Talihina was impacted at EF4 strength at 6:03 PM. Large, well-built brick houses were leveled, with some older frame houses being swept away, many trees were completely debarked, vehicles were tossed up to 180 yards through the air, and some ground scouring occurred. One fatality occurred at a convenience store which was completely leveled. Wind speeds in Talihina were estimated at 185 miles per hour. Past Talihina, the tornado continued over rural areas, debarking trees and toppling several truss towers. The tornado's shape shifted slightly from a low cylinder to a more classic wedge shape at 6:15 PM. At 6:18 PM a wind farm was struck at high-end EF4 intensity, where several large wind turbines were destroyed, and a tractor-trailer was tossed 210 yards. At around this time, winds of 261 miles per hour (420 kph) were recorded in the tornado by a Doppler on Wheels, suggesting that it was likely capable of causing EF5 damage. Damage to the turbines was rated EF4 in official surveys due to a lack of contextual evidence of greater strength. The tornado's path shifted slightly to the east past this point; several more barns were swept away before the tornado struck eastern Red Oak near peak strength. Several homes and small shops were swept away, parked cars were tossed well over 100 yards and mangled beyond recognition, and trees were completely debarked. All of the obliterated buildings were either of only moderate construction or not properly anchored to their foundations; therefore, a rating of high-end EF4 rather than EF5 was assigned to the damage in Red Oak. The tornado maintained EF4 strength for a time afterward, debarking almost all trees in a small wood lot, before shifting to a northeastward path and beginning to weaken. A farmhouse was leveled at EF3 strength along U.S. Route 82 and nearby barns were partly swept away; to the north, another row of trees was partially debarked, and a tractor in the area was thrown 90 yards through the air. The tornado passed to the south of Lequire at 6:46 PM, inflicting EF1-level damage to the roofs of houses, then moved over empty fields and caused no further damage. The tornado dissipated at 6:54 PM to the south of McCurtain.
The tornado was responsible for two fatalities and 27 injuries over a 45-mile path, and was officially rated an "extreme high-end EF4", with estimated wind speeds of 195 miles per hour. It maintained its wedge shape for nearly all of its 85-minute existence, reaching a peak width of 0.75 miles near Albion. Like most of the tornadoes that touched down in Oklahoma on May 31, it followed an unusual curved path, initially moving north before shifting to the east.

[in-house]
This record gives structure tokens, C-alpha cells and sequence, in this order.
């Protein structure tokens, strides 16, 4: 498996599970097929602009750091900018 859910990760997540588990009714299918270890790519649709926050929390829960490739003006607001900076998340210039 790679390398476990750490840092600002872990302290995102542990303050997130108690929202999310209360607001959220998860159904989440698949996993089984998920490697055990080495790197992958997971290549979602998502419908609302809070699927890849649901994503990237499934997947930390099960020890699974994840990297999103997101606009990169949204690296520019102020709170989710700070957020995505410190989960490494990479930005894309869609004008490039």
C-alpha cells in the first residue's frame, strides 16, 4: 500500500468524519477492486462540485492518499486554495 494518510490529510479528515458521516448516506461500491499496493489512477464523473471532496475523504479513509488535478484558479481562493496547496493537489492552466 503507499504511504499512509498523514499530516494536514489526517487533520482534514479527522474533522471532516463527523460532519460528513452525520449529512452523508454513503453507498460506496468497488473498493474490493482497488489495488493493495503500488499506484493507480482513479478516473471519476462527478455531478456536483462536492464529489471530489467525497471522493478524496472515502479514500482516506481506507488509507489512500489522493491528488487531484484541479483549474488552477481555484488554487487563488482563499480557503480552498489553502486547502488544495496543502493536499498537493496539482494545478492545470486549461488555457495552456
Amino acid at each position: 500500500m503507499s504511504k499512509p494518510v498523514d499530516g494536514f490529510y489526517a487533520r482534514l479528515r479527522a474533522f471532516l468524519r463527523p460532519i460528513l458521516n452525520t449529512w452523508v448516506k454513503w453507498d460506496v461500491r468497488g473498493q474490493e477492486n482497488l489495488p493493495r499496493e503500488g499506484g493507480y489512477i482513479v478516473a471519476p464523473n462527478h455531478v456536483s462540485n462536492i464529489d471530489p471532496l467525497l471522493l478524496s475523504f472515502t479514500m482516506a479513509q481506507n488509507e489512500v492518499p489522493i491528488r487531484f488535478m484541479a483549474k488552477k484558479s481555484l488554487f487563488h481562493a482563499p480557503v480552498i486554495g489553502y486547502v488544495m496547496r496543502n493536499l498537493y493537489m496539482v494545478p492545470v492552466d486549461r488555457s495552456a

Canadian County, Oklahoma
- Main article: 2024 Canadian County, Oklahoma tornado
|EF5 tornado (NWS)|
|Duration||1812 CDT – 2236 CDT|
|Intensity||500 km/h (310 mph) (1-min)|
This extremely violent and long-tracked tornado passed through the western Greater Oklahoma City area in the evening of May 31, leaving catastrophic EF4 and EF5 damage in and near Minco, Southwest Oklahoma City, El Reno, Piedmont, and Guthrie, and proved to be the deadliest tornado of the outbreak. The tornado touched down at 6:12 PM CDT as a thin elephant trunk to the northwest of Cyril, initially snapping several tree branches at EF0 strength. Tracking north for the first 22 miles of its path, the tornado caused EF3-level damage as it passed near Anadarko before weakening to EF2 strength and directly impacting the small town of Gracemont. The tornado rapidly reintensified past this point, becoming violent shortly after entering Grady County, and inflicting EF4-level damage in rural areas to the west of Minco.
By the time the tornado entered Canadian County, it was nearing EF5 strength. Numerous houses were swept away in El Reno and many cars and trucks were tossed and mangled beyond recognition. Even greater damage occurred in the city of Yukon, where a two-story mansion, a hardware store, two warehouses, and several well-anchored homes were swept away. The tornado may have reached peak strength as it neared Piedmont, scouring soil down to nearly 24 inches and sweeping away several more large, well-constructed and anchor-bolted houses before passing over an industrial area. Several factories and warehouses, along with a power substation, several large oil tanks, fractionating columns, and oil pumpjacks were severely damaged or destroyed, and trucks and freight train cars were tossed several hundred yards and mangled beyond recognition. EF5 damage continued as the tornado passed through Piedmont, sweeping away dozens of houses and again leaving extremely deep ground scouring in its path. 63 fatalities occurred in Canadian County, and surveys determined that most of the people killed were in a "recommended place" (i.e. a basement or ground-level interior room).